We've updated our Privacy Policy to make it clearer how we use your personal data.

We use cookies to provide you with a better experience. You can read our Cookie Policy here.


BASi Introduces Enhanced Drug Discovery Services

Want a FREE PDF version of This Product News?

Complete the form below and we will email you a PDF version of "BASi Introduces Enhanced Drug Discovery Services"

First Name*
Last Name*
Email Address*
Company Type*
Job Function*
Would you like to receive further email communication from Technology Networks?

Technology Networks Ltd. needs the contact information you provide to us to contact you about our products and services. You may unsubscribe from these communications at any time. For information on how to unsubscribe, as well as our privacy practices and commitment to protecting your privacy, check out our Privacy Policy

Bioanalytical Systems Inc. has introduced the ability to work with large animals to its Culex ® Automated In Vivo Discovery Services. The process offers extensive, faster, and more meaningful results to help develop new drugs while easing the stress on animals. The life sciences company, based in the Purdue Research Park, is also announcing the addition of non-clinical scientist Brad Gien to its Culex services team.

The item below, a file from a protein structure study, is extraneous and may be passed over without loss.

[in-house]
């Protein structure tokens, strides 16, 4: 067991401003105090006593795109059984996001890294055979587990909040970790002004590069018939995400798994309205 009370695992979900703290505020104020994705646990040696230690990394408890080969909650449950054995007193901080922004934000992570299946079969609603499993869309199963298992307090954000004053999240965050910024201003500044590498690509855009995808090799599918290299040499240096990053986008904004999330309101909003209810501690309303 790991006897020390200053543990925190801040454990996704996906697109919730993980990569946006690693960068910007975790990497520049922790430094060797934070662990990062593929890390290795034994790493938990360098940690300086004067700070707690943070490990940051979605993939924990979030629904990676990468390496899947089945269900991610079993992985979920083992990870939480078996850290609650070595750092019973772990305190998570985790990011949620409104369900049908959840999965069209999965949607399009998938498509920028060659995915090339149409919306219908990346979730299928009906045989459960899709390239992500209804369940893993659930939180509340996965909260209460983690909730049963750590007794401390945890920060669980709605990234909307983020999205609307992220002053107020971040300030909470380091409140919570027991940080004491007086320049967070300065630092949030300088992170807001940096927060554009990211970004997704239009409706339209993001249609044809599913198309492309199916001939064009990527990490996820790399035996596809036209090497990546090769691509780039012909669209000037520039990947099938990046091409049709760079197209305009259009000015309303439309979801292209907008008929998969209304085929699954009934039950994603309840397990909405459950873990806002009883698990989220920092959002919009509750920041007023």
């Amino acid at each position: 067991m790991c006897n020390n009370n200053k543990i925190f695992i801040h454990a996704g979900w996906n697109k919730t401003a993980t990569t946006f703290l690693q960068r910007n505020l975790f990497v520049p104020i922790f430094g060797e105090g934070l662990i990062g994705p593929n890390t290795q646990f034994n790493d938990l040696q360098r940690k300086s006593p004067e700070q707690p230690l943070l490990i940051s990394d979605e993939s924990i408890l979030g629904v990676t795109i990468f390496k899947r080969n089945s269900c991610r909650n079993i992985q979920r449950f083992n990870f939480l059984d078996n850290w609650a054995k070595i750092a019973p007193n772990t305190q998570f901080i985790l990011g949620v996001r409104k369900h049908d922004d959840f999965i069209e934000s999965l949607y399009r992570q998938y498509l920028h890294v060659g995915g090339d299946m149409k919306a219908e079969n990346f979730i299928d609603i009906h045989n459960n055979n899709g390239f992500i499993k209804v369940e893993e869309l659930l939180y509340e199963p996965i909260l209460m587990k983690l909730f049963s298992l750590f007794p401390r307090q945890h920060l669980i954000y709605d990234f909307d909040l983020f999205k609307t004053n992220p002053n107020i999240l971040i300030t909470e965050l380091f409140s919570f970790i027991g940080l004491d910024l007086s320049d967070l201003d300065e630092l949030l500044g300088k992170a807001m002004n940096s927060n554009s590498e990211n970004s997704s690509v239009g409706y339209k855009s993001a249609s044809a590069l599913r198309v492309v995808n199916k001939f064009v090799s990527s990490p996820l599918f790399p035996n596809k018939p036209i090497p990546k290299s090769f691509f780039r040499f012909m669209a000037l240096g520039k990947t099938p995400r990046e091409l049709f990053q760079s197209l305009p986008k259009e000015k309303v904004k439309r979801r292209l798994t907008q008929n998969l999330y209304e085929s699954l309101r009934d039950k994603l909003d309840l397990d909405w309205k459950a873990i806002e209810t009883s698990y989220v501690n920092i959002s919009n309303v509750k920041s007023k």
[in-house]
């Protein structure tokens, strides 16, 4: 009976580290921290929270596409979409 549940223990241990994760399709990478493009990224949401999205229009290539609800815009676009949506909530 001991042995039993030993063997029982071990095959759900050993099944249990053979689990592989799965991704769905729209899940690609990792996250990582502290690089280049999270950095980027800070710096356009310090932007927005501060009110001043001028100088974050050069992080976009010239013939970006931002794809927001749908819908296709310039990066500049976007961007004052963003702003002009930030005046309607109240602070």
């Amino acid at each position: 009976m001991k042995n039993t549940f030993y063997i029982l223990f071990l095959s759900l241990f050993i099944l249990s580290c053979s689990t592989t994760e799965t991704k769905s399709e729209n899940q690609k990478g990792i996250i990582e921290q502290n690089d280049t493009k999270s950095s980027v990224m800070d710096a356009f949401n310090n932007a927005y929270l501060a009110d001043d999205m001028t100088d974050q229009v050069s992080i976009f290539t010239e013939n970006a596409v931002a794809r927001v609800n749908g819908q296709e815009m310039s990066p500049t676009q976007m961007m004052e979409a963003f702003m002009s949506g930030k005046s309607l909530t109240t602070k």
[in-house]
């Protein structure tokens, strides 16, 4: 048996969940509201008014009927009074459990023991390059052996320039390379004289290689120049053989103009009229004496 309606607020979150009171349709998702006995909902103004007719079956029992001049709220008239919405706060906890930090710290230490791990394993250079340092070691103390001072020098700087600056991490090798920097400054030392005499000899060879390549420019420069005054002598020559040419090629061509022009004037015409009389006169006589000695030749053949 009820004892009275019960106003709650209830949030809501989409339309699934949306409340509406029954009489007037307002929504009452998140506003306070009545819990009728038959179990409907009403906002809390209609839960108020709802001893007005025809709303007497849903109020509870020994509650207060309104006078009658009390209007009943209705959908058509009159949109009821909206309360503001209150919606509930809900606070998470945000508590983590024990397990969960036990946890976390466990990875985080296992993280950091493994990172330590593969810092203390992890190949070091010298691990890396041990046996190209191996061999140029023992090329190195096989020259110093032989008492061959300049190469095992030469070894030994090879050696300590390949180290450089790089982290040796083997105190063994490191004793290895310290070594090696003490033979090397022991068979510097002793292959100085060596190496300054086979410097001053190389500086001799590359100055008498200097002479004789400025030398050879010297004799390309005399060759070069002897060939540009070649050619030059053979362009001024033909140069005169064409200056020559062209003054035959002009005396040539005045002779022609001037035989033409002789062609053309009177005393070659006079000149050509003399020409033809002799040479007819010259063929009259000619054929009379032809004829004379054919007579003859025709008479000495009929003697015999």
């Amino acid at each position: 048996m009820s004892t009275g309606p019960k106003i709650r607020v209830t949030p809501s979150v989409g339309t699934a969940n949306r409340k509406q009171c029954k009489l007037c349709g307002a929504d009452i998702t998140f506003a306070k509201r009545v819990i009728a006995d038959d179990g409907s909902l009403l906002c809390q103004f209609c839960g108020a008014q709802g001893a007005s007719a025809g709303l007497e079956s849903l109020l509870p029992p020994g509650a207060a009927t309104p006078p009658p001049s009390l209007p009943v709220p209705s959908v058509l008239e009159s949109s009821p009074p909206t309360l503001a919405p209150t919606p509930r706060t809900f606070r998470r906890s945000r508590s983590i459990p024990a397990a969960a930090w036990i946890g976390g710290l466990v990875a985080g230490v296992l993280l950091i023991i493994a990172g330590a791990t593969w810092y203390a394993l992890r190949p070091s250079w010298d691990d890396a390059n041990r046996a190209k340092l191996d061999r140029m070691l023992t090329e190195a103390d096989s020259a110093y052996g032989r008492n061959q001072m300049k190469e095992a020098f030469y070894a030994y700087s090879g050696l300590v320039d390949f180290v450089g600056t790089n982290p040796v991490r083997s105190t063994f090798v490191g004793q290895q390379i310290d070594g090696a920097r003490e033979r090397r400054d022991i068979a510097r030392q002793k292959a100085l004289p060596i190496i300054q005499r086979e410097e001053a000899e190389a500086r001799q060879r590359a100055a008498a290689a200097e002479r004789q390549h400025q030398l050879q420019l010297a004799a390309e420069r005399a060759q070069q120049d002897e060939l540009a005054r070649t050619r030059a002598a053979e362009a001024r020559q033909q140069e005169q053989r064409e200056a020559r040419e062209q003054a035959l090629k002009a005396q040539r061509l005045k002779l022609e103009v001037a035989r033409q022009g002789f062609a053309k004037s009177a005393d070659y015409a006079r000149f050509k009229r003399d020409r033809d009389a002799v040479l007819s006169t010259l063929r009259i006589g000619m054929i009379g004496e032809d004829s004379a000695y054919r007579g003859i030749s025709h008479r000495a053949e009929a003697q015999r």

BASi focuses on developing innovative services and products that increase efficiency and reduce costs associated with taking new drugs to market. The Culex Automated In Vivo Sampling Services have long offered investigators a means to increase the amount and type of data gathered in drug discovery experiments with small animal models.

Large animal models are now being offered. By offering small to large animal studies, clients will have a broad range of options in study design. By merging BASi expertise in instrumentation with an outstanding history of service, BASi will provide clients access to better data to make earlier, more informed decisions about compounds.

The Culex allows programmed sampling of blood and other body fluids without human intervention any time of the day or night or continuously for 24-hours or more. This integrative approach reduces animal usage while providing stronger data. "One major benefit of automated sampling is reduced stress in the subject," says Craig Bruntlett, senior vice president of instrumentation. "Stress can create a significant impact on the physiological parameters and can make data difficult to interpret. Reducing stress for the animal can lead to cleaner, more meaningful data."

Brad Gien joins BASi with ten years of experience in biomedical research, extensive rodent surgery capability, and familiarity with the automated Culex system. "His experience and surgical skills will expand the capability of the BASi PK/PD laboratory in Mt. Vernon, Indiana," says Director of Toxicology David Hopper.